Grand Theft Auto, Vancouver riots, and the deficit of the real

Sports riots have been recorded from as far back as Roman times and have more to do with tribal rivalry than anything intrinsic to specific games....There are parallels also with computer gaming, though it would be too simplistic to call it a cause. One wonders if the ubiquitous Grand Theft Auto trope of flames and pixelated blood spatter against the backdrop of a burned out city has so thoroughly colonized the optical subconscious that it now seems natural somehow, even reassuring, a kind of default habitat where young men in particular are used to operating.

J.G. Ballard would have loved Vancouver's Stanley Cup riot. In fact he consistently imagined situations like this (and worse) in his dystopian novels and short fiction.

In his novella Running Wild, the children in a gated community of middle class professionals band together and slaughter their parents within the tasteful grounds and interiors of their designer homes. In High Rise, the residents of a luxury apartment tower wage tribal warfare against rival floors in an effort to alleviate the boredom of their cosseted and privileged lives.

J.G. Ballard's Running Wild

My copy of 'Running Wild'

 

“Unable to express their own emotions or respond to those of people around them, suffocated under a mantle of praise and encouragement, they were trapped forever in a perfect universe. In such a society, madness is the only freedom.”

J.G. Ballard: Running Wild (1988.)

In many ways Vancouver’s hockey riot was likewise an expression of raging bourgeoise ferality; essentially, a riot about nothing – a ‘Seinfeld’ of riots to which it is a mistake to ascribe any political motive. In the wake of the play-off defeat, with the Canucks scoring ‘zero,’ something had to take the place of that nothing even if that something was pointless violence. At least that could be remembered, tweeted and socially networked. To read any more into this is to be mistaken, yet for me, the underlying message is clear:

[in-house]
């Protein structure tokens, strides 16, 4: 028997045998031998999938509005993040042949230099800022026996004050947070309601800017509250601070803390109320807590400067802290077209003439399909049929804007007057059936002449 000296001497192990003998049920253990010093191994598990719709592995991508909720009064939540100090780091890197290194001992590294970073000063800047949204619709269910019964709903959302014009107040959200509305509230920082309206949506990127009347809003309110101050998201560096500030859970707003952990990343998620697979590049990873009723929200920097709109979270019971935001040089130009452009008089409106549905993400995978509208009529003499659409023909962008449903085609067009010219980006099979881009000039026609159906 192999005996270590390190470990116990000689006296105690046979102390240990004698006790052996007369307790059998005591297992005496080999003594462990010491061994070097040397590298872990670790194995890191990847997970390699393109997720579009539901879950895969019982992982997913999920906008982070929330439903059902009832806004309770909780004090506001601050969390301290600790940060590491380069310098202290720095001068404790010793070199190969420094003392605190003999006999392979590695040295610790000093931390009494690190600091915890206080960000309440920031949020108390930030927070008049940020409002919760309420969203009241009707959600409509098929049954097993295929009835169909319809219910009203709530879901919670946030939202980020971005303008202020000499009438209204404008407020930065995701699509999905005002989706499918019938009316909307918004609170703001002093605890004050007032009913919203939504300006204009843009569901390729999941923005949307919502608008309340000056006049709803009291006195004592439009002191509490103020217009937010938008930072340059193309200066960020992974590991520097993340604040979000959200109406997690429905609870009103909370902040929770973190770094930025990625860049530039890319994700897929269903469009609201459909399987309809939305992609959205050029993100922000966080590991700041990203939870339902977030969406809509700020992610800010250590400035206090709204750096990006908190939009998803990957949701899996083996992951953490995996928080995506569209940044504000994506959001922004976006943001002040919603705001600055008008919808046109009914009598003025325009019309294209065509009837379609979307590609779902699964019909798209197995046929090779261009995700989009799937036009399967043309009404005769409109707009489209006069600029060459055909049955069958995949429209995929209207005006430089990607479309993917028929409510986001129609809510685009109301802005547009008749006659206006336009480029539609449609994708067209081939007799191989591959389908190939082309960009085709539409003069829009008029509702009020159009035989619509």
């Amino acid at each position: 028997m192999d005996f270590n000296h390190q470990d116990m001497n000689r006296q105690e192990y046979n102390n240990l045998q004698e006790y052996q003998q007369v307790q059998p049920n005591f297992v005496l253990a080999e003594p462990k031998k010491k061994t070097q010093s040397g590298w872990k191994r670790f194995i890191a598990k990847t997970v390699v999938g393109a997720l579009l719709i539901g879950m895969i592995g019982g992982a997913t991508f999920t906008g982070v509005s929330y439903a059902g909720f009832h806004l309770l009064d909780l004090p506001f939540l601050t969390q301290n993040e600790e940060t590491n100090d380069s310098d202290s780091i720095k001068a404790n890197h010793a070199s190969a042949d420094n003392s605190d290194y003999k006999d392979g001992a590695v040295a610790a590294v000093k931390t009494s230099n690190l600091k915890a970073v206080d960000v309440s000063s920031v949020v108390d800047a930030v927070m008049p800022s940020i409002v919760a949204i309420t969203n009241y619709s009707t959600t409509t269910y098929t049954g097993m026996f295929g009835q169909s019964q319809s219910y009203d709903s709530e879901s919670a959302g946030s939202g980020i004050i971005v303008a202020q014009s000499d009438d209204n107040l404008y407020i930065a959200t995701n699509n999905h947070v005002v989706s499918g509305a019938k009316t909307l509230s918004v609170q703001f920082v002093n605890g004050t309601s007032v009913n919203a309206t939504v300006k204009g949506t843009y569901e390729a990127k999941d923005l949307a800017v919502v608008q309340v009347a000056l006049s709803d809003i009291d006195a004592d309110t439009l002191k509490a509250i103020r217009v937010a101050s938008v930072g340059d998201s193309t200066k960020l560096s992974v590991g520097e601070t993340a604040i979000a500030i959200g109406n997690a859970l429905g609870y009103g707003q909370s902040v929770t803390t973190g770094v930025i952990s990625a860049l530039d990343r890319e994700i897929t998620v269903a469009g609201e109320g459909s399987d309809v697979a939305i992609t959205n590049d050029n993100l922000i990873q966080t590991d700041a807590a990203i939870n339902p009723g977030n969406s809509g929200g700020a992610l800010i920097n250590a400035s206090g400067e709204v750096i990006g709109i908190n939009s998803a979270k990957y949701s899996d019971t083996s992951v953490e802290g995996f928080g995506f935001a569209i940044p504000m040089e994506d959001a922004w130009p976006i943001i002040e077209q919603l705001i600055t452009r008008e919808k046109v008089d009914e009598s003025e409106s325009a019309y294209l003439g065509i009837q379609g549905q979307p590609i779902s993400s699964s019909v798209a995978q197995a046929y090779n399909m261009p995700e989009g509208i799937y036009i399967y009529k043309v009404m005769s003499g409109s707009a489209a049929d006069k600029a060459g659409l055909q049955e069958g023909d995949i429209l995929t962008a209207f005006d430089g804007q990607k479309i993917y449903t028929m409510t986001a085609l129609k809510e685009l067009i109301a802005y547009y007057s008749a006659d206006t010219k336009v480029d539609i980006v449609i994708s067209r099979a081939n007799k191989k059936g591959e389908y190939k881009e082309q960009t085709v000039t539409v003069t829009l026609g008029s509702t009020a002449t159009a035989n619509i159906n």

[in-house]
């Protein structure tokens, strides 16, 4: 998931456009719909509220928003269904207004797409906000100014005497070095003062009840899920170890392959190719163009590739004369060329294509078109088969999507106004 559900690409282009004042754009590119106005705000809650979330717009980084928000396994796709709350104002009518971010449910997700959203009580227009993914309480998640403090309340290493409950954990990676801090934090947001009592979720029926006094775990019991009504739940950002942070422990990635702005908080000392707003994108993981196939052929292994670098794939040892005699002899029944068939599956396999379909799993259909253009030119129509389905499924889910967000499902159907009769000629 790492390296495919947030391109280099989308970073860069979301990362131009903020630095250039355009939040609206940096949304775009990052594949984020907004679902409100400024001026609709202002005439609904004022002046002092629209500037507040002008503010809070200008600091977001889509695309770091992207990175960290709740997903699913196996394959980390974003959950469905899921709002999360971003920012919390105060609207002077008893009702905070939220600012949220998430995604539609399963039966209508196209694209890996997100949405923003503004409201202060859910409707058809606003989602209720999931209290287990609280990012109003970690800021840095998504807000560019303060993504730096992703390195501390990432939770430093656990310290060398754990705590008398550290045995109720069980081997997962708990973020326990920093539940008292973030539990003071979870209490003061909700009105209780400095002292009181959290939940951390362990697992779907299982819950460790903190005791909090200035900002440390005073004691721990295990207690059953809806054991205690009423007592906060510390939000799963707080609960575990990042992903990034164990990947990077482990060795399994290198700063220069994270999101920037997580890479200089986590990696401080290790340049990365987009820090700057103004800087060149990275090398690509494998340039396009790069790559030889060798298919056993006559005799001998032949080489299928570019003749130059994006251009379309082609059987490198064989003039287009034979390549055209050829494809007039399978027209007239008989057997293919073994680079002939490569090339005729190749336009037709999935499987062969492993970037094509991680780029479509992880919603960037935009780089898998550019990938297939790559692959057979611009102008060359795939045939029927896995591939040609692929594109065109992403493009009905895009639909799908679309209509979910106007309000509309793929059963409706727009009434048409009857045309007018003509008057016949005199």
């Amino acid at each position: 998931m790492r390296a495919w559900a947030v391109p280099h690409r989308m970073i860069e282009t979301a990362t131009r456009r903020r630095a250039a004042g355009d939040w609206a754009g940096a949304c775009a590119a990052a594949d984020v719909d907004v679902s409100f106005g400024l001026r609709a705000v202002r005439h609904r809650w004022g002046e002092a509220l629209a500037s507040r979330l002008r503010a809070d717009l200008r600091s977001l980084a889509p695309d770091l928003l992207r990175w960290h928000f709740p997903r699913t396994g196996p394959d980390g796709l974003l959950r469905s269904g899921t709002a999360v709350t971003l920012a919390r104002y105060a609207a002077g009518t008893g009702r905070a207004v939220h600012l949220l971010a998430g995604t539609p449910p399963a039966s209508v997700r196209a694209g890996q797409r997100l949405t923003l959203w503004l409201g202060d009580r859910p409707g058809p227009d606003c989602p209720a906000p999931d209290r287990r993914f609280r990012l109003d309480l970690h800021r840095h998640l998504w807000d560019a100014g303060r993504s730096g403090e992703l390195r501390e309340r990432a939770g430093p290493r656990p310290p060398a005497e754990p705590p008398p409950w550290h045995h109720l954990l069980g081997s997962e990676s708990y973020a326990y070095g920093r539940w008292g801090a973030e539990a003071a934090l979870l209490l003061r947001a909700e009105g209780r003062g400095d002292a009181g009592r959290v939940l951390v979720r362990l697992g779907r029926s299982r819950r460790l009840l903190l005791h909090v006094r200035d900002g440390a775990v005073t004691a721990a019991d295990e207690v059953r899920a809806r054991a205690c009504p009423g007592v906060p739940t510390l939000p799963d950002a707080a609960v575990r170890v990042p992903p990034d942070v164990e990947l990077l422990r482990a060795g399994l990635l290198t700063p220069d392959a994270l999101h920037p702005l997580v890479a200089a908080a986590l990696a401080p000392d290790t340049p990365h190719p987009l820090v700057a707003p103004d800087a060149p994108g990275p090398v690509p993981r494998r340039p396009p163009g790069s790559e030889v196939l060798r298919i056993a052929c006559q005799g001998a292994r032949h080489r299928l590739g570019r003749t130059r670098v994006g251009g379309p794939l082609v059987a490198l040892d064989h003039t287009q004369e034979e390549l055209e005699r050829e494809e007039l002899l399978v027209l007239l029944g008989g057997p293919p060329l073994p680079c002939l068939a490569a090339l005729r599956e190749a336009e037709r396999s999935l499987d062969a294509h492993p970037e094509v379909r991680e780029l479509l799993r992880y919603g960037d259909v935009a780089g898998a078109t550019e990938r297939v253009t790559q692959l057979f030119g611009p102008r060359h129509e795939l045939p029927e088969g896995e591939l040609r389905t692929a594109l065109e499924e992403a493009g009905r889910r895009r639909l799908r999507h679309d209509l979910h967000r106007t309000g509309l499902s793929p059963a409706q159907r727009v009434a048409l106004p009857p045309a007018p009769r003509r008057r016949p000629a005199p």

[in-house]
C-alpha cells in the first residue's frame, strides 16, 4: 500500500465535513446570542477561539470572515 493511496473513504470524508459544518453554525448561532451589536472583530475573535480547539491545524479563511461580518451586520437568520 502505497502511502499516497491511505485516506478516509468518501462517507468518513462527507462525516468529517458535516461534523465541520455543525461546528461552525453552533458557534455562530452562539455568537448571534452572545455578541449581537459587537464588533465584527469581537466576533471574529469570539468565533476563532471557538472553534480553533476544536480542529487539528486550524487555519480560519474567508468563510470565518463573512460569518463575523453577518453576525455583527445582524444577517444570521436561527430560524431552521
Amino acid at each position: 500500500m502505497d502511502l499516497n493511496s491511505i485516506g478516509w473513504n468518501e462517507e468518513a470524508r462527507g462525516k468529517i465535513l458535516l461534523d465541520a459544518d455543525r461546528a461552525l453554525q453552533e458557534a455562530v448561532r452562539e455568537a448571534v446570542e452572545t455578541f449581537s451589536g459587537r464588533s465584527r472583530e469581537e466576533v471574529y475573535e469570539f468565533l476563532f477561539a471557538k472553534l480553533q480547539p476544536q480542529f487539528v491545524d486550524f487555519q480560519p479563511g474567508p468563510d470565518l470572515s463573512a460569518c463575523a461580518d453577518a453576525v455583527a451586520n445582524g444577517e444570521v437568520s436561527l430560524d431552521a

Beware of the middle class.

Especially its young men. For they exist increasingly in a state that could be described as a deficit of the real, which is dangerous and unstable place, full of unfocused outrage and an overdeveloped sense of personal entitlement that constantly simmers just below the surface. The riot wasn’t a conspiracy of any kind but rather the lack of one – a set of preconditions where a massive charge of nothingness had accumulated to which the riot was an almost electrical response; the closing of a circuit to the unmet expectations of an ontologically bereft, predominantly suburban, mob. With the loss of the game, the value of the Canuck brand (temporarily) evaporated for them, triggering a wave of buyer’s remorse through the hyped-up expectations of the crowd. In the brutal logic of the situation, the outpouring of rage had to be taken out on the city itself, the brand’s associative container. In that sense the ubiquitous slogan: ‘We are all Canucks,’ proved truer than it needed to be.